Selected tombs from various other vaults were moved to the New Vault and grouped in themes such as Bishops, the direct ancestors of the last reigning emperor, and the immediate family of Archduke Charles the victor of Aspern.

Thirty seven other tombs, of some minors and minor members of the ruling family, were walled-up into four piers created in Ferdinand’s Vault.

Thus about half of all the tombs were moved out of the original vaults to more orderly places as part of that great reorganization.

In 2003 another project made the crypt accessible to the handicapped, and opened previously unused doors so that the visitor route no longer requires the 100% backtracking that was necessary before. The entire crypt was also air conditioned to prevent deterioration of the tombs.

The sarcophagi

The free-standing tombs are usually variations of either a flat-topped storage chest, or a tub with sloping sides and a convex lid of tapered decks. Ornamentation ranges from simple to elaborate.

Until far in the 18th century, the most common material for a sarcophagus here was a bronze-like alloy of tin, coated with shellac. The splendid tombs of the baroque and rococo eras are made of true bronze, a nobler and therefore more expensive material. Reforming Emperor Joseph II decreed simplified burial customs for the people, and introduced the use of lighter and cheaper copper into the Imperial Crypt, where it was then used into the 19th century. In the later 19th century a mixture of cast brass and bronze as well as silver-bronzed copper was adopted. Other metals were used only rarely, except for silver and gold plating on decorations.

Various techniques of metalworking were used: full casting for the sarcophagus; hollow casting for decorative sculpture; carving, engraving, and hammered relief for surface decoration. The parts for chests and covers are riveted together, ornaments and decorative figures are screwed on.

The sculptor responsible for the most elaborate tombs is Balthasar Ferdinand Moll.

In order to guarantee the stability of the enormous display tombs, they have iron bracings and wood lining inside. This avoids both cave-ins and a buckling of the side walls from the weight of the cover. The cover of the double tomb of Empress Maria Theresa and her husband, alone weighs approximately 1700 kg (3800 lb).

Within the outer case lays a wooden coffin that is wrapped in silk (black with gold trim for rulers, red with silver trim for others). The coffin usually has two locks, the key to one is kept by the Capuchin Guardian of the crypt, the other is kept in the Schatzkammer of the Hofburg palace in Vienna.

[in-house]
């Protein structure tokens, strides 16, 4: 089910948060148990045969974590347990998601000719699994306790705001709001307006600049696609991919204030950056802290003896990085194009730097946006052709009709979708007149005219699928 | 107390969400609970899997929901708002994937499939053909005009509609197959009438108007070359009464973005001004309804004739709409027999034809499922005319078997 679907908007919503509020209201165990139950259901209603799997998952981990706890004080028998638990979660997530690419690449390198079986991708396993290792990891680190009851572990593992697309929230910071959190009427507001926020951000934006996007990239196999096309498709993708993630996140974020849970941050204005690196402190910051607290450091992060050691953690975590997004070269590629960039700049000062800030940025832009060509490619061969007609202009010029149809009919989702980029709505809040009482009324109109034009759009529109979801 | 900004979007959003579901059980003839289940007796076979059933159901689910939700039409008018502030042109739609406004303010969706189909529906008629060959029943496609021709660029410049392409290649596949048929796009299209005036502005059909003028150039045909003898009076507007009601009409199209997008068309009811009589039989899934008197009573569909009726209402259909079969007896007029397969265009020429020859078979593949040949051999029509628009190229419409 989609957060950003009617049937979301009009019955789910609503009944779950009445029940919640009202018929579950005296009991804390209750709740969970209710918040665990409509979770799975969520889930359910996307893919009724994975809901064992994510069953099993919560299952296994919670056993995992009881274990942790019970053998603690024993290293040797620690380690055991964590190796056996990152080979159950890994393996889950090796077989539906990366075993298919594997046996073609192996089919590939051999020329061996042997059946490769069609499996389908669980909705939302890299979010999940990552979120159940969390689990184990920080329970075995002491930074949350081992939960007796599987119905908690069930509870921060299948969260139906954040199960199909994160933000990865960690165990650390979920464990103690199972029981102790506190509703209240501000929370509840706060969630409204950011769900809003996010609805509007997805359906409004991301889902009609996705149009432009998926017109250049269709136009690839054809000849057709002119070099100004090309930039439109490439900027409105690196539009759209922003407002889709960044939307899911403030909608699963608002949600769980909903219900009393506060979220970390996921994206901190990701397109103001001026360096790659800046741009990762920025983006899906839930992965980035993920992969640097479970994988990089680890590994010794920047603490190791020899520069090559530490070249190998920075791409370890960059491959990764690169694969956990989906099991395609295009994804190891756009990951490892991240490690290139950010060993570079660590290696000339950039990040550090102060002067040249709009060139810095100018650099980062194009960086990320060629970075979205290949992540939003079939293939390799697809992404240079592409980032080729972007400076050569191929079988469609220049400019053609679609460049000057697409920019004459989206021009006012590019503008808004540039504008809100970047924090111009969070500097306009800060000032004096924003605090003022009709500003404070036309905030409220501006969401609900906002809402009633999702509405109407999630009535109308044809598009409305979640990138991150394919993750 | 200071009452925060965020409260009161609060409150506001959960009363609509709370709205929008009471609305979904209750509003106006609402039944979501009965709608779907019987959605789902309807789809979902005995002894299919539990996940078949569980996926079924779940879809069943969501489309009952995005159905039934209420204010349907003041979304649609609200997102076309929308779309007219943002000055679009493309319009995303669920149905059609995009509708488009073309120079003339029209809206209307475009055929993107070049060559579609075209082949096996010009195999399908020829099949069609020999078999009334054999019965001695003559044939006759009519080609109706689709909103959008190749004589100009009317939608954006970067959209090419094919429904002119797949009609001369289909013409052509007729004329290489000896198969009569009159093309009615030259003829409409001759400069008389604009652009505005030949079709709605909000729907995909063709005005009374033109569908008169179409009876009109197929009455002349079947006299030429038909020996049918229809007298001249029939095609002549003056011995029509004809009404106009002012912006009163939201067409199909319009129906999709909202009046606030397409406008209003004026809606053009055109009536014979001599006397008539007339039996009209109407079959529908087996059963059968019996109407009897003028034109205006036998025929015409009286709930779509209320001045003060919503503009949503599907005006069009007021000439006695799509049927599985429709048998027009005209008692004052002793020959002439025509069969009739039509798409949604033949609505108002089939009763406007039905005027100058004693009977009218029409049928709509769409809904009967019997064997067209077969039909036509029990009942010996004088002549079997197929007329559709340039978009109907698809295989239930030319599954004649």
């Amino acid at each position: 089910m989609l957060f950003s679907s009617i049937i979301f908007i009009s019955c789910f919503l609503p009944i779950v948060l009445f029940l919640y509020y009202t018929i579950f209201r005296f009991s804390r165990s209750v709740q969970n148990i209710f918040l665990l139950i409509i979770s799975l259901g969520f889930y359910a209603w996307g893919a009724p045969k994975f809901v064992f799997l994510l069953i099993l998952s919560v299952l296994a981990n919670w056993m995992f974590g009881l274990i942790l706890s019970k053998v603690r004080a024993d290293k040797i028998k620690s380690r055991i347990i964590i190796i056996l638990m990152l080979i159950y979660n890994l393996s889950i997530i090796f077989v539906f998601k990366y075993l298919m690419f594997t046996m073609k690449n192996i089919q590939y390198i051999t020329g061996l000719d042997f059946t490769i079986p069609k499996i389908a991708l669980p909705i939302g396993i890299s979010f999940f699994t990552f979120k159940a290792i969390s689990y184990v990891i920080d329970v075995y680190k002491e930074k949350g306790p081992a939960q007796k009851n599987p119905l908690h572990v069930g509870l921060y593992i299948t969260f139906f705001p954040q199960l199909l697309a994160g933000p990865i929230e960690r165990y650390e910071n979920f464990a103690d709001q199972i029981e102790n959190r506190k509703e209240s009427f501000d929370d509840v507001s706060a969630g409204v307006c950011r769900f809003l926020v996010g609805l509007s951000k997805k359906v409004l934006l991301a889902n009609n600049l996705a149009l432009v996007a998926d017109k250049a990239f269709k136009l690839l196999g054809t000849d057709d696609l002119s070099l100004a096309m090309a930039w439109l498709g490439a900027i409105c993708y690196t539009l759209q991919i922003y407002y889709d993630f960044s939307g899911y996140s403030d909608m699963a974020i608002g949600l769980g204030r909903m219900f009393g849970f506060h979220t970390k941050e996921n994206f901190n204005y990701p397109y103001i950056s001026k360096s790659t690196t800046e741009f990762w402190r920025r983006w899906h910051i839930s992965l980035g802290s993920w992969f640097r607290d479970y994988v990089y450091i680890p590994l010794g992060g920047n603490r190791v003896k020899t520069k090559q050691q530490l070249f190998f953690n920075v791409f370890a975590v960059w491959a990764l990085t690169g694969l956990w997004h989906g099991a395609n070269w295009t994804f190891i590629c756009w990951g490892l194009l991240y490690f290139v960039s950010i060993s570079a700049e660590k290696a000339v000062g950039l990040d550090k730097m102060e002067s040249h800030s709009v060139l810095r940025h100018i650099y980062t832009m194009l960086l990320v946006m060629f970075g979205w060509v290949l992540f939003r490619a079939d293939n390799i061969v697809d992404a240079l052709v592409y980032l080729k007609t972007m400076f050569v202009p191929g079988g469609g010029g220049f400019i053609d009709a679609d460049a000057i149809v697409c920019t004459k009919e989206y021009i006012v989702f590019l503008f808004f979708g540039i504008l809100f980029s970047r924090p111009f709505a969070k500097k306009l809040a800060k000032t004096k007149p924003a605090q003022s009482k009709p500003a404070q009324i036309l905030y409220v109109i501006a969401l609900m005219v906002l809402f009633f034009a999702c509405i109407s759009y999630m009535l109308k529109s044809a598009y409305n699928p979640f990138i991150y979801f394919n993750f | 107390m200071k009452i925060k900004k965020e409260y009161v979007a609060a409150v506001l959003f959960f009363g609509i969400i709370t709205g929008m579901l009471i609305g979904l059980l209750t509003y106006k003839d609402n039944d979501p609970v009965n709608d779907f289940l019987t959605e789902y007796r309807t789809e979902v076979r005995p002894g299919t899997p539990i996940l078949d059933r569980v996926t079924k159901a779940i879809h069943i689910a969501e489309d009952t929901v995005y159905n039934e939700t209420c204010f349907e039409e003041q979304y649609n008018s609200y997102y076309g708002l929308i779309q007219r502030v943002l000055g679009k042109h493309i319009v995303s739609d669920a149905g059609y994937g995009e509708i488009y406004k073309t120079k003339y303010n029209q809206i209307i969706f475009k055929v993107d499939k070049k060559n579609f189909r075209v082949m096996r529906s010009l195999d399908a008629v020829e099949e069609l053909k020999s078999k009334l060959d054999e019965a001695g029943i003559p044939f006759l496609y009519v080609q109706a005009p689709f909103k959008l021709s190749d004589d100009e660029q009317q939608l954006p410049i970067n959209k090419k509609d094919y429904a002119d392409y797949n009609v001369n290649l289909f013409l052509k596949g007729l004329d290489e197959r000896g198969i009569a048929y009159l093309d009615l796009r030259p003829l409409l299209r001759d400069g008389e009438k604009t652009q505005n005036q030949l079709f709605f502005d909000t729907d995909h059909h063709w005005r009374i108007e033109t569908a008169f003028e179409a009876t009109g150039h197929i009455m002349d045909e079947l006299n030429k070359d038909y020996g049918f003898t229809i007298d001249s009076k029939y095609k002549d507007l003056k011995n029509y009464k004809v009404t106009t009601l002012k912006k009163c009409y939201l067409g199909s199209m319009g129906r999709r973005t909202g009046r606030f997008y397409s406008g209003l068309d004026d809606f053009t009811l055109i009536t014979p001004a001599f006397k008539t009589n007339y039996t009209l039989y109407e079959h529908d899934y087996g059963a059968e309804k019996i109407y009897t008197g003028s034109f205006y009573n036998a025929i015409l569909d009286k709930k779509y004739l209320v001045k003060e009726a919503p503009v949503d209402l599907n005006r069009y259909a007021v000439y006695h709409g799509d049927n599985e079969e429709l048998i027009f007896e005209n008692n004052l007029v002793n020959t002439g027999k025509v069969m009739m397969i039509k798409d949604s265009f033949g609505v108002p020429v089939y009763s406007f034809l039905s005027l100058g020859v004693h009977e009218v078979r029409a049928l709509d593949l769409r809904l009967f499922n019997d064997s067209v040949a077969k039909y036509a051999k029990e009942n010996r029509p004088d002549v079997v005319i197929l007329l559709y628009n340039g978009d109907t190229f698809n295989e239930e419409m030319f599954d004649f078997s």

Within the coffin, the body usually has had the organs removed as a necessary part of the embalming process for its display before the funeral. For about one-third of the bodies, the heart has been placed into a silver urn and sent elsewhere (usually the Herzgruft in the Augustinerkirche), and for some the intestines and other organs have been put into a copper urn and deposited in the Dukes Crypt in the catacombs of Vienna’s cathedral, the Stephansdom.

Conservation of the tombs

Over the centuries, constant humidity, variations in temperature, and the host of visitors had taken a great toll on the sarcophagi. Corrosion craters, holes and tears had developed. Layers of the horizontal surfaces had peeled, base plates had broken through, decorative fixtures had been broken or stolen by visitors, the cast metal absorbed too much humidity and puffed up, and heavy covers had caused some sidewalls to bend or cave.

The first major restoration effort was undertaken in 1852, but further work was needed by 1956 when the Gesellschaft zur Rettung der Kapuzinergruft (Association for Saving the Capuchin Crypt) came into being to inform the public of the problem, raise funds, and preserve and restore the tombs.

It was first necessary to create additional space and to dehumidify the crypt. After completion of the New Vault in 1960 and the transfer of 26 tombs from the overflowing Tuscan Vault, the work of dehumidification could begin. Also, a workshop was created in the south end of the Tuscan Vault where highly-skilled artisans could work on selected tombs temporarily moved there for restoration.